coalitions that had succeeded the Sandinistas had failed to implement
any meaningful social change.
The Salvadoran FMLN, meanwhile, which
has acted as a parliamentary opposition party since the 1992 Salvadoran
peace accords, now comes to power ending twenty years of uninterrupted
rule by the country's ultra-conservative ARENA party - a political
organization born directly from the death squads of the 1980's
and, yes, a close ally of the U.S.
All of this raises the question of why
so many lives were spent and so many billions in U.S. dollars
were burned in an attempt to expunge these leftist forces twenty
years ago? Wouldn't it have been possible in 1989 to find some
sort of accommodation with these radical forces and not postpone
the inevitable for twenty years?
In the case of Nicaragua, the year-old
reborn and duly elected Sandinista administration--while far from
a model of democratic ethics-- hardly poses any threat to U.S.
interests. Though President Ortega, saddled with governing one
of the poorest countries in the hemisphere, still clothes his
actions in revolutionary rhetoric, he has headed up what many
think is essentially a conservative regime which recently outlawed
all abortion (a move that could warm the deceased Ronald Reagan's
heart). Ortega campaigned successfully for the presidency last
year by quoting from scripture and has not flinched from pacting
with the most conservative of political elements.
In the case of El Salvador, President-elect
Funes has pledged to maintain close and cordial relations with
the U.S. And while the FMLN--like the Sandinistas - clings to
some of its Cold War revolutionary rhetoric, no one expects any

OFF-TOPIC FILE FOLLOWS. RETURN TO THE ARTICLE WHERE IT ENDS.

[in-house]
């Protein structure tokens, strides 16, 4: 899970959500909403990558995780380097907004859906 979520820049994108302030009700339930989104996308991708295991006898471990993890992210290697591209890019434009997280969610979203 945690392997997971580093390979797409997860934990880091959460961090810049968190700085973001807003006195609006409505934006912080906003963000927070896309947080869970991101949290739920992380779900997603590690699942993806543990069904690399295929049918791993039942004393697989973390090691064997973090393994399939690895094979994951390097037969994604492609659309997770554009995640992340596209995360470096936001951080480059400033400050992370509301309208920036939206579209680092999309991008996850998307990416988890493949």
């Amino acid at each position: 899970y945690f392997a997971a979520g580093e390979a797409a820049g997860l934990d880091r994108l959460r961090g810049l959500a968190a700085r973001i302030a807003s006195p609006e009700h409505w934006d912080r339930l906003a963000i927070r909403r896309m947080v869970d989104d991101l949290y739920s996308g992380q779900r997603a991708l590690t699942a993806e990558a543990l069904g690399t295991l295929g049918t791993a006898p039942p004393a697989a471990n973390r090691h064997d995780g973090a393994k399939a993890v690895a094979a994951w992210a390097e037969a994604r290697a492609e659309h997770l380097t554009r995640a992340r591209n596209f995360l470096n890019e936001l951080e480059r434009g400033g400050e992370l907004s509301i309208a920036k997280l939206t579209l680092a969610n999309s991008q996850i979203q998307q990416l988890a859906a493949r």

radical moves by the incoming government. Fighting widespread
poverty aggravated by the global slump and a chilling crime wave,
the FMLN will have its hands full just keeping the government
on keel. President-elect Funes holds distinctly moderate views
and in an American context would be little more than a liberal
Democrat. In any case, the FMLN can point to its recent governance
of several Salvadoran cities (including until recently the capital
of San Salvador) as its democratic bona fides.
The resurrection of the FMLN and the FSLN
at this time in history raises a troubling irony regarding U.S.
foreign policy. Yesterday we were told they were our greatest
enemies. Today, now in power, they hardly garner any U.S. press
coverage, let alone much attention from Washington. Likewise,
the right-wing forces we bankrolled with blood and treasure and
who we were told were a bulwark of Western Civilization, utterly
failed in solving the basic existential questions that bedeviled
their respective countries. Twenty years from now, we have to
ask, what will Iraq, Afghanistan and Syria look like? Might we
find ourselves peacefully co-existing with the same undefeated
forces who today we proclaim our mortal enemies? Might we be better
off using our soft power, our economic and diplomatic clout to
force negotiation and moderation with those we perceive as irrational
and radical enemies? Or do we only reach that conclusion after
the dissipation of prolonged, bloody and ultimately unsuccessful
armed intervention and war?